March 4, 2008
GRANTS PASS, ORE. -- Scientists examining the sudden and widespread collapse of West Coast salmon returns are pointing to the unusual changes in weather patterns that caused the bottom to fall out of the ocean food web in 2005.
NOAA Fisheries Service oceanographer Bill Peterson said the juvenile salmon that left their native rivers and entered the Pacific Ocean in 2005 found little food being transported by the California Current, which flows from the northern Pacific south along the West Coast.
The reason was that the jet stream had shifted to the south, delaying the spring onset of winds out of the north that create a condition known as upwelling, which kickstarts the ocean food web by stirring the water from bottom to top, the agency said.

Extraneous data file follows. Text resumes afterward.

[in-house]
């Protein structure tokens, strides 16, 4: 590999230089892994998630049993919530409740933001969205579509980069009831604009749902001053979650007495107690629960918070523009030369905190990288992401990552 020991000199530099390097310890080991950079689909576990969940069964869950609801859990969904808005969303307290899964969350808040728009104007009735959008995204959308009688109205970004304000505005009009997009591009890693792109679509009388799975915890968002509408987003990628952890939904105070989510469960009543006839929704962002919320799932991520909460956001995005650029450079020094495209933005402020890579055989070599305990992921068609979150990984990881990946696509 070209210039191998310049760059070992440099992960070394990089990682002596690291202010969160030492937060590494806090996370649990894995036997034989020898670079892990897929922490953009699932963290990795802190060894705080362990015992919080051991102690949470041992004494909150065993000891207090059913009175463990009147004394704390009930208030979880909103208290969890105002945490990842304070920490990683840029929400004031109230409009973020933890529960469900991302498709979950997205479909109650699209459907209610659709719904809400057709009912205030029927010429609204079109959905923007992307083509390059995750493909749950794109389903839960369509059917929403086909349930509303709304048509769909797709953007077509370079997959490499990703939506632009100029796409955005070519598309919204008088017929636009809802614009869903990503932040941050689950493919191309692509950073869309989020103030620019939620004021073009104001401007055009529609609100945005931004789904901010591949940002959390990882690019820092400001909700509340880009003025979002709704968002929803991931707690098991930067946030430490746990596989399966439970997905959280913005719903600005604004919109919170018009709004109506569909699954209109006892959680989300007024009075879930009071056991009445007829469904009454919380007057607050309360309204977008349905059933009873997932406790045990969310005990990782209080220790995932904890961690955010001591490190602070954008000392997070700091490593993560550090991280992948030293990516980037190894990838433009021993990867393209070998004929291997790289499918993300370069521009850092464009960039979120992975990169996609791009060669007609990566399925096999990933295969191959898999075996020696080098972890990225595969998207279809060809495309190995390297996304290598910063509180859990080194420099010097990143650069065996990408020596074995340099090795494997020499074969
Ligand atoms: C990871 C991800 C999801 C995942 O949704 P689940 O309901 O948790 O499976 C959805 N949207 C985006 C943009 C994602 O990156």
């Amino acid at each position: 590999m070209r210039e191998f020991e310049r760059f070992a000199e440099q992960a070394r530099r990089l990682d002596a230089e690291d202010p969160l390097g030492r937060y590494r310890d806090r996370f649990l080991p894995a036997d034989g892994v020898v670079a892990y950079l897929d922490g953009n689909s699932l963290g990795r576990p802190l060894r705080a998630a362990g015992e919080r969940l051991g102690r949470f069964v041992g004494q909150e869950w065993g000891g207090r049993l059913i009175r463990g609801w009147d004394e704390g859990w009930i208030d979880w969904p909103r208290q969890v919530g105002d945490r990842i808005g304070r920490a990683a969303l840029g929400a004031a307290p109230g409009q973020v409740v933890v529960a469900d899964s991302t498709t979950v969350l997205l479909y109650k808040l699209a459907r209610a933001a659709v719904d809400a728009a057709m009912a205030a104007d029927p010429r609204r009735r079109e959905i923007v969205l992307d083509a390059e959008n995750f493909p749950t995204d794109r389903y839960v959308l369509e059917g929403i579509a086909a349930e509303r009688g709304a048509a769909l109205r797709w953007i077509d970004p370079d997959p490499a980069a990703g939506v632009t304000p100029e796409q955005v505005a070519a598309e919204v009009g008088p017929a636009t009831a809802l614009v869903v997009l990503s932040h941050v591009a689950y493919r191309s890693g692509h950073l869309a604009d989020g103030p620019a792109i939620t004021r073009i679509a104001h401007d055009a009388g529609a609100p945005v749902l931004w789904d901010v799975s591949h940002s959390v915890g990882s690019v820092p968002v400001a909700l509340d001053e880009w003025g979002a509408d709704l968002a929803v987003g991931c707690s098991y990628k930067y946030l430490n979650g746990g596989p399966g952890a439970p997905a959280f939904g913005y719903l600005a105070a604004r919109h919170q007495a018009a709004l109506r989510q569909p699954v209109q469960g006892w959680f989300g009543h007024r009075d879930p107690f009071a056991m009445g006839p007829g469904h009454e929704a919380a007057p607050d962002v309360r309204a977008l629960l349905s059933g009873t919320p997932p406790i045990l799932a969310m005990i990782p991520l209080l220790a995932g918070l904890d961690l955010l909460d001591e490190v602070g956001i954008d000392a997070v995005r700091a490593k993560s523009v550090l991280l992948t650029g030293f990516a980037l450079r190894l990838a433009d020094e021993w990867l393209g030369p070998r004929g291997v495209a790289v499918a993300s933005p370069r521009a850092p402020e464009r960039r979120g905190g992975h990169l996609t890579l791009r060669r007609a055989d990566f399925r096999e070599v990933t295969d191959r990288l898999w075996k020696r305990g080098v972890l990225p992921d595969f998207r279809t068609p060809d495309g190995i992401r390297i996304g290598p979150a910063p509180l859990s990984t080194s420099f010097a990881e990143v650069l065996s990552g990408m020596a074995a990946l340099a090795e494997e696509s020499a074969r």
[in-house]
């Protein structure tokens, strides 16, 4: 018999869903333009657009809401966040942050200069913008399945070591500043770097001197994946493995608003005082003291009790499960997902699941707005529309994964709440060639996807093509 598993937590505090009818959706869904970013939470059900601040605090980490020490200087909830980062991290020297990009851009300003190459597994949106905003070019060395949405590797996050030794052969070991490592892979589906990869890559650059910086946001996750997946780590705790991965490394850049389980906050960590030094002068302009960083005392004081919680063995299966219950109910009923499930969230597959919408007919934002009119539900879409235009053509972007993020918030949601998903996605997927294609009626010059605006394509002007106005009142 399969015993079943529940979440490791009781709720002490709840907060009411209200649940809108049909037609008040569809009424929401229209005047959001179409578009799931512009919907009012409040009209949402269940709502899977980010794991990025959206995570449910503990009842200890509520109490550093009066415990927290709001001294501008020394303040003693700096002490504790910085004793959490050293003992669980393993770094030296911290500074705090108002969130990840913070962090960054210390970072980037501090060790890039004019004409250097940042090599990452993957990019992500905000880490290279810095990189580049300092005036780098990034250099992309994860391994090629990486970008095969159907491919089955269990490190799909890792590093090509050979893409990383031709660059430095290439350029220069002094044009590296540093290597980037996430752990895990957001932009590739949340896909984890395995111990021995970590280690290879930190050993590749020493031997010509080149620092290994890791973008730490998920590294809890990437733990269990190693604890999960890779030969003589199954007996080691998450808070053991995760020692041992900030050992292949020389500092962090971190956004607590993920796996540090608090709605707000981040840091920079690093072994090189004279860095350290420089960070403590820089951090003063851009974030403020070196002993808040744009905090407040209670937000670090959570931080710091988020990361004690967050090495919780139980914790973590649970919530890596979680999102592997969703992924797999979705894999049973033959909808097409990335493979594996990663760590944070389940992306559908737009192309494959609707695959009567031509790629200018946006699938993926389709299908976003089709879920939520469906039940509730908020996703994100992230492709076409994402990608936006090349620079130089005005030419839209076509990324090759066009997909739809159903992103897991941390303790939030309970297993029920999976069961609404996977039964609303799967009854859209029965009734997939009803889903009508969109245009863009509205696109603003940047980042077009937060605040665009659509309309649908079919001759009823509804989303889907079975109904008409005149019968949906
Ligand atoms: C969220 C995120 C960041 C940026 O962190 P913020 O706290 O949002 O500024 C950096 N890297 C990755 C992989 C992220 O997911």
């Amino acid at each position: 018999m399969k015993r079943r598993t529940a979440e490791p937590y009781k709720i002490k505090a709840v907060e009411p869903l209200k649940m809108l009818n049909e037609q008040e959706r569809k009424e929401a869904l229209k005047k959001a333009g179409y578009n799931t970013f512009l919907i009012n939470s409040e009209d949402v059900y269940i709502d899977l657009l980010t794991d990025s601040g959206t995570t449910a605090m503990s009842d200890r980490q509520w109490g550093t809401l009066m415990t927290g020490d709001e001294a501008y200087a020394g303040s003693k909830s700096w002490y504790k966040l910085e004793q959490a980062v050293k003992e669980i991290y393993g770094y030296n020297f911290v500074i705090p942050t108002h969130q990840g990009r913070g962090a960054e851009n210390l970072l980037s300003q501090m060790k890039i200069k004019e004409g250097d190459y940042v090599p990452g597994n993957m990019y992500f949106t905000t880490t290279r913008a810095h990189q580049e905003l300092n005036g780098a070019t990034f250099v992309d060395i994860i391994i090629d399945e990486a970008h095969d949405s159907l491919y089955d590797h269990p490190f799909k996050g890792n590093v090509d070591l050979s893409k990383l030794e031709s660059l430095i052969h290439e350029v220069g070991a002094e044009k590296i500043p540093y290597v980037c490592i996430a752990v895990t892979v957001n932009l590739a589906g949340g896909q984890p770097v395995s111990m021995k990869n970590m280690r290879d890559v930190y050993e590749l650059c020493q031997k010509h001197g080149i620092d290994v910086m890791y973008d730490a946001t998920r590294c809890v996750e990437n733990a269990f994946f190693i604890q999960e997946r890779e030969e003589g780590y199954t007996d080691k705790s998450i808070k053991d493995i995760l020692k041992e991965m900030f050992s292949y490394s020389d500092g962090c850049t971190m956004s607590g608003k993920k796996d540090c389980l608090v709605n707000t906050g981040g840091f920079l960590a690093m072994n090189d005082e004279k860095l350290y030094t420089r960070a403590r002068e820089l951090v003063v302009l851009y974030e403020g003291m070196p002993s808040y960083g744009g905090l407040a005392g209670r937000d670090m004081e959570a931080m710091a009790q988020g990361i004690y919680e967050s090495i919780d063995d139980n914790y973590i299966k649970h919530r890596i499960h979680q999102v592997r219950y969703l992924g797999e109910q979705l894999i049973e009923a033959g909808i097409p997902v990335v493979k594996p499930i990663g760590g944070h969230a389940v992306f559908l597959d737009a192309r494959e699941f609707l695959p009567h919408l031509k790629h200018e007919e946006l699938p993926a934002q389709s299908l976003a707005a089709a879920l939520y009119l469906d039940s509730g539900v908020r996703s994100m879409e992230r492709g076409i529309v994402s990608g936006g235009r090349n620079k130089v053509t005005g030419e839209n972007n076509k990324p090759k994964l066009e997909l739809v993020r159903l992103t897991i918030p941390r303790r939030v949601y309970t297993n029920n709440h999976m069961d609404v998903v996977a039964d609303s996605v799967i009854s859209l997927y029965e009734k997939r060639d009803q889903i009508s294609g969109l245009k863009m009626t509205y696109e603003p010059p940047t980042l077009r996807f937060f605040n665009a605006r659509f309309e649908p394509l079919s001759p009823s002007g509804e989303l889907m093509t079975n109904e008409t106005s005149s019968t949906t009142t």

If there is no upwelling, there is no phytoplankton growth, no zooplankton growth, and basically you have no food chain that develops, because it all depends on the upwelling," Peterson said.
"We are not dismissing other potential causes for this year's low salmon returns," NOAA Fisheries Service Northwest Science Center Director Usha Varanasi said in a statement. "But the widespread pattern of low returns along the West Coast for (both coho and chinook) salmon indicates an environmental anomaly occurred in the California Current in 2005."
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